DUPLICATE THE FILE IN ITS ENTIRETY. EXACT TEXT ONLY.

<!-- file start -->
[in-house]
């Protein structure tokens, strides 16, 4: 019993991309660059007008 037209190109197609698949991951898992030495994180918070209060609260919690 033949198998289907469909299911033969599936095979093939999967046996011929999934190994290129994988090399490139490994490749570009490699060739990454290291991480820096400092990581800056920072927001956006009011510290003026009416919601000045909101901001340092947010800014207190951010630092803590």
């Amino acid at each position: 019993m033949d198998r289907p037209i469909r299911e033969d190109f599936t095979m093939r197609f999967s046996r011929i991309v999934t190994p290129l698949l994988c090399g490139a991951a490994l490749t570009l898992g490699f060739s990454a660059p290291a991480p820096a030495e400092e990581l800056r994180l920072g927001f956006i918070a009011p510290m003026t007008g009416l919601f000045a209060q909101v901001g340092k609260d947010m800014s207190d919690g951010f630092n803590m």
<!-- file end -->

[in-house]
């Protein structure tokens, strides 16, 4: 019993991309660059007008 037209190109197609698949991951898992030495994180918070209060609260919690 033949198998289907469909299911033969599936095979093939999967046996011929999934190994290129994988090399490139490994490749570009490699060739990454290291991480820096400092990581800056920072927001956006009011510290003026009416919601000045909101901001340092947010800014207190951010630092803590």
């Amino acid at each position: 019993m033949d198998r289907p037209i469909r299911e033969d190109f599936t095979m093939r197609f999967s046996r011929i991309v999934t190994p290129l698949l994988c090399g490139a991951a490994l490749t570009l898992g490699f060739s990454a660059p290291a991480p820096a030495e400092e990581l800056r994180l920072g927001f956006i918070a009011p510290m003026t007008g009416l919601f000045a209060q909101v901001g340092k609260d947010m800014s207190d919690g951010f630092n803590m």